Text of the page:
Thanks for the explanation of how it works, but I still don't see the purpose of having this bit. If you only have 4K RAM connected, do you have to set the bit to 0 in order for the VDP to work?
Yes, basically, the addressing of DRAM is a 2D matrix of row and column selects, each is 7 bits wide (for 14 bits of address). The VDP address maps directly onto these hardware lines, but one set (not sure if rows or columns, I'll say rows here but it may be the other way around) maps to rows, and one set maps to columns.
In 4k mode there are only 12 bits of address, but there are still 7 /physical/ column lines, so when you set it to 4k mode, it shifts part of the address up one bit so that the bits align with the physical row select lines. It looks something like this:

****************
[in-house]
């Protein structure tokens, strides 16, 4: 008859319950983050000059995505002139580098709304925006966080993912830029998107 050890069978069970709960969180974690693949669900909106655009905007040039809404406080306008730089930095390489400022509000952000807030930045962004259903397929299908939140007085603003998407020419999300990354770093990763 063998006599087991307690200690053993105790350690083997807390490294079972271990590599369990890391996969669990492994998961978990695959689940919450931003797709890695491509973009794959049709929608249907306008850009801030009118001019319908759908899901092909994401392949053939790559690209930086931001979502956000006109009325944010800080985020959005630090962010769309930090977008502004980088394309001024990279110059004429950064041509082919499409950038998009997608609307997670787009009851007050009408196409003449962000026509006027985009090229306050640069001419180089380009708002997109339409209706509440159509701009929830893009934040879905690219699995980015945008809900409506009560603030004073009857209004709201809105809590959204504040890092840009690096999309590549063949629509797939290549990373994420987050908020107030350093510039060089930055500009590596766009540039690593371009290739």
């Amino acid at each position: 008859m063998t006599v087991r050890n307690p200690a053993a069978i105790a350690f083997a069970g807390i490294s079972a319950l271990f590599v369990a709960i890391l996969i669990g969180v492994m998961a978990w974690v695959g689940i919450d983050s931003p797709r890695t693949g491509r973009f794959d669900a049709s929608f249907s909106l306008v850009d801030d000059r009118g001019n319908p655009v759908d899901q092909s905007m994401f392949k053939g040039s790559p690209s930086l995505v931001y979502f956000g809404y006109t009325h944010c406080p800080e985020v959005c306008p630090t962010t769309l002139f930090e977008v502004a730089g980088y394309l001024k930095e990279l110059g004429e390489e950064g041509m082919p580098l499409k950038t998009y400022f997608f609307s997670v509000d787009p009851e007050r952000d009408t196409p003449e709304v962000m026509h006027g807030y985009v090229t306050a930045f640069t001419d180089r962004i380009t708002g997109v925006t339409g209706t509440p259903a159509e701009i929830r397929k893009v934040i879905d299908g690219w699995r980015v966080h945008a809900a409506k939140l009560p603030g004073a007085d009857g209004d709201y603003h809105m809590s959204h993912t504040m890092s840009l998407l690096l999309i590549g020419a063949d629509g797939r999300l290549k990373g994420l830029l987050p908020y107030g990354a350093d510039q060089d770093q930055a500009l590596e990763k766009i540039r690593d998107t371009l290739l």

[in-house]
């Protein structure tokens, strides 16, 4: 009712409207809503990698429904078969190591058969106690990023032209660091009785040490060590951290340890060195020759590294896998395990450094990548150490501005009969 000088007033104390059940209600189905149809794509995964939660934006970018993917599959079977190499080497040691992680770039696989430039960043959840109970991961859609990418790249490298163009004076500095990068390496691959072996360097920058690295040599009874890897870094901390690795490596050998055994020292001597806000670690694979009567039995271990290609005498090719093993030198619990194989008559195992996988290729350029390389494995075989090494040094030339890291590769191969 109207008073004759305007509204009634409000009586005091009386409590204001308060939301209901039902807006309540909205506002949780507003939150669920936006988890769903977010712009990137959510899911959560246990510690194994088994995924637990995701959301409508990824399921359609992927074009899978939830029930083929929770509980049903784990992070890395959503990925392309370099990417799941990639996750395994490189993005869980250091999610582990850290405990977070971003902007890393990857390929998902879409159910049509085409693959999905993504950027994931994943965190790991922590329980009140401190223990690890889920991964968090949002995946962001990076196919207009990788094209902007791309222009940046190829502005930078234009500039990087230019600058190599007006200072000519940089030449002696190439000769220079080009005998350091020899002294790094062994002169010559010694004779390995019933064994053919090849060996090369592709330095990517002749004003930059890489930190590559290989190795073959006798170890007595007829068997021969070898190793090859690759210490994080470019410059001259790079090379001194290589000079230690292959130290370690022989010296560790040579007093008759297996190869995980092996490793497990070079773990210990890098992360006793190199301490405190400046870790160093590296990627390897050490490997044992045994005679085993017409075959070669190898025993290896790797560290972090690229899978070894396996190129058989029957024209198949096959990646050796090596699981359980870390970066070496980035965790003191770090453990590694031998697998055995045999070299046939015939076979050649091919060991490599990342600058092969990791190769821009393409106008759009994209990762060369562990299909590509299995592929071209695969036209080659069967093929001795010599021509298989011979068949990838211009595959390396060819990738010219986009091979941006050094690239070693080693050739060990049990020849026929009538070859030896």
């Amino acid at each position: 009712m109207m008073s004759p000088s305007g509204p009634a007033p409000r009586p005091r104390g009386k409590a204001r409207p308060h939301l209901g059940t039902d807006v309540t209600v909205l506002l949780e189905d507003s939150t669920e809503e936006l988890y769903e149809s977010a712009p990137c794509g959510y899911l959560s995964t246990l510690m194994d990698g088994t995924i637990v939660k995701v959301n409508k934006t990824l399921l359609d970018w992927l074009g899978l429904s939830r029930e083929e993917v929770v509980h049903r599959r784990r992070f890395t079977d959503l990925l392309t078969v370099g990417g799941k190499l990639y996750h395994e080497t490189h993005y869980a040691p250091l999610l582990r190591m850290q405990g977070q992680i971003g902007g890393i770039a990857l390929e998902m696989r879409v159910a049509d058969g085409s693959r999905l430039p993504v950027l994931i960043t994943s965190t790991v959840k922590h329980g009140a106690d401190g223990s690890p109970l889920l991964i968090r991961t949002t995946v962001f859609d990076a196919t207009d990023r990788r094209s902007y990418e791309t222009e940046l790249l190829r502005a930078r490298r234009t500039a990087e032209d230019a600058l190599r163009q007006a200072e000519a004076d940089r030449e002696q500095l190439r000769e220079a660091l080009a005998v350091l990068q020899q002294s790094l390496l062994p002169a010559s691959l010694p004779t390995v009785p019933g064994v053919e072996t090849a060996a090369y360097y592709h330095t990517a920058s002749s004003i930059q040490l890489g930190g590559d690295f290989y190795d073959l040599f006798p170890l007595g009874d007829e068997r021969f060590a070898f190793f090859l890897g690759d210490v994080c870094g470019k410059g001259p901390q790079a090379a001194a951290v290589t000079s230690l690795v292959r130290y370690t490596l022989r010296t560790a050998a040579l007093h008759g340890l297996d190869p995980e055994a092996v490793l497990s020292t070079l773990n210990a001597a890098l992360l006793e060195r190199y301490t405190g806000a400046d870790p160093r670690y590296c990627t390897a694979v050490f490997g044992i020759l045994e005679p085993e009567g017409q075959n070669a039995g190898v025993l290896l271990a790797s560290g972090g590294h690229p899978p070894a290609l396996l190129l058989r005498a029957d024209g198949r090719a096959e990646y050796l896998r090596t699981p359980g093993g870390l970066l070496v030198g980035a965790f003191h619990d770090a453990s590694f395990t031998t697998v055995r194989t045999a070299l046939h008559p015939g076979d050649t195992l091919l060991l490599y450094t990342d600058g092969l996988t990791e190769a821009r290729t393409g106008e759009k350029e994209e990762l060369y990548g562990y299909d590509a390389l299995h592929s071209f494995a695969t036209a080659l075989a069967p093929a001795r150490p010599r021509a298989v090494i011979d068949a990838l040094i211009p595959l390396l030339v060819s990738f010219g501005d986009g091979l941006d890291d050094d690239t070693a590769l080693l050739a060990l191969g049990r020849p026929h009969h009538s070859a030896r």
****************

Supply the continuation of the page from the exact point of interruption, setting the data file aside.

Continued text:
16k mode: R R R R R R R C C C C C C C
4k mode: x R R R R R R x C C C C C C
The internal address register needs to be shifted when it's mapped to the physical lines to get over that "x-unused" pin in 4k mode, and that's what leaving that bit at 0 does. Not saying that's necessarily the best approach, but that's what it does.
(edit: except, it doesn't actually shift, it rotates for some reason... but if it's wired the way it's supposed to be the effect is the same )
Edited by Tursi, Thu Oct 15, 2015 9:22 AM.